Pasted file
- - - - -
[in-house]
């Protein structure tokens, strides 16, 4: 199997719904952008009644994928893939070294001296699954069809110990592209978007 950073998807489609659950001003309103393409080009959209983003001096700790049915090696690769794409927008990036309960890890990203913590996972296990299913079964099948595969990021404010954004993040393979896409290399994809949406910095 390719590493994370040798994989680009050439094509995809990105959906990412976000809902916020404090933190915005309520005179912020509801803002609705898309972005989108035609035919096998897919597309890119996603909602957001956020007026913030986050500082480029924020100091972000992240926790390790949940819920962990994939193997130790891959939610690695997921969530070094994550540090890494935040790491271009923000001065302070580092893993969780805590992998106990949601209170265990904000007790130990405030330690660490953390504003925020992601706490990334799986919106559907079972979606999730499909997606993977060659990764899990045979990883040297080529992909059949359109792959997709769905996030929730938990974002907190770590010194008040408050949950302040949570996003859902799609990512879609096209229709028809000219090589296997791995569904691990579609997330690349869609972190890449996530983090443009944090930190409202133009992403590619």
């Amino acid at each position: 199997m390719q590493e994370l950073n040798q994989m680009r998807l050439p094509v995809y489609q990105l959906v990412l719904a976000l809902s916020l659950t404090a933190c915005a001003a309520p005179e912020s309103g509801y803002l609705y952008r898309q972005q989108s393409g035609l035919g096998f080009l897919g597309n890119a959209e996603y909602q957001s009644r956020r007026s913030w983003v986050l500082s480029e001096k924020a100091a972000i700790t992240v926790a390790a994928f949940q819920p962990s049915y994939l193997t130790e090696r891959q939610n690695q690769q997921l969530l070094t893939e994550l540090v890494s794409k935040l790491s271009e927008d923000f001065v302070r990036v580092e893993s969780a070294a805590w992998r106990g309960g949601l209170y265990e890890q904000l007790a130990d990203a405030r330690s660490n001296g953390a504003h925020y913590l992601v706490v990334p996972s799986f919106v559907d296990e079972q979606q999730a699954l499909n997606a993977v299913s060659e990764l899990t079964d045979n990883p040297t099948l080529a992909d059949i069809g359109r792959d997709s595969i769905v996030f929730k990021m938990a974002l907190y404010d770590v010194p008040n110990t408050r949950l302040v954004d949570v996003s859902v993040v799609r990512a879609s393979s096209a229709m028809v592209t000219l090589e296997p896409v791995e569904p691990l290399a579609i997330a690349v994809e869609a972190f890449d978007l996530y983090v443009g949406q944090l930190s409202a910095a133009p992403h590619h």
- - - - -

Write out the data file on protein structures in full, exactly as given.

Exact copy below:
[in-house]
């Protein structure tokens, strides 16, 4: 199997719904952008009644994928893939070294001296699954069809110990592209978007 950073998807489609659950001003309103393409080009959209983003001096700790049915090696690769794409927008990036309960890890990203913590996972296990299913079964099948595969990021404010954004993040393979896409290399994809949406910095 390719590493994370040798994989680009050439094509995809990105959906990412976000809902916020404090933190915005309520005179912020509801803002609705898309972005989108035609035919096998897919597309890119996603909602957001956020007026913030986050500082480029924020100091972000992240926790390790949940819920962990994939193997130790891959939610690695997921969530070094994550540090890494935040790491271009923000001065302070580092893993969780805590992998106990949601209170265990904000007790130990405030330690660490953390504003925020992601706490990334799986919106559907079972979606999730499909997606993977060659990764899990045979990883040297080529992909059949359109792959997709769905996030929730938990974002907190770590010194008040408050949950302040949570996003859902799609990512879609096209229709028809000219090589296997791995569904691990579609997330690349869609972190890449996530983090443009944090930190409202133009992403590619």
């Amino acid at each position: 199997m390719q590493e994370l950073n040798q994989m680009r998807l050439p094509v995809y489609q990105l959906v990412l719904a976000l809902s916020l659950t404090a933190c915005a001003a309520p005179e912020s309103g509801y803002l609705y952008r898309q972005q989108s393409g035609l035919g096998f080009l897919g597309n890119a959209e996603y909602q957001s009644r956020r007026s913030w983003v986050l500082s480029e001096k924020a100091a972000i700790t992240v926790a390790a994928f949940q819920p962990s049915y994939l193997t130790e090696r891959q939610n690695q690769q997921l969530l070094t893939e994550l540090v890494s794409k935040l790491s271009e927008d923000f001065v302070r990036v580092e893993s969780a070294a805590w992998r106990g309960g949601l209170y265990e890890q904000l007790a130990d990203a405030r330690s660490n001296g953390a504003h925020y913590l992601v706490v990334p996972s799986f919106v559907d296990e079972q979606q999730a699954l499909n997606a993977v299913s060659e990764l899990t079964d045979n990883p040297t099948l080529a992909d059949i069809g359109r792959d997709s595969i769905v996030f929730k990021m938990a974002l907190y404010d770590v010194p008040n110990t408050r949950l302040v954004d949570v996003s859902v993040v799609r990512a879609s393979s096209a229709m028809v592209t000219l090589e296997p896409v791995e569904p691990l290399a579609i997330a690349v994809e869609a972190f890449d978007l996530y983090v443009g949406q944090l930190s409202a910095a133009p992403h590619h």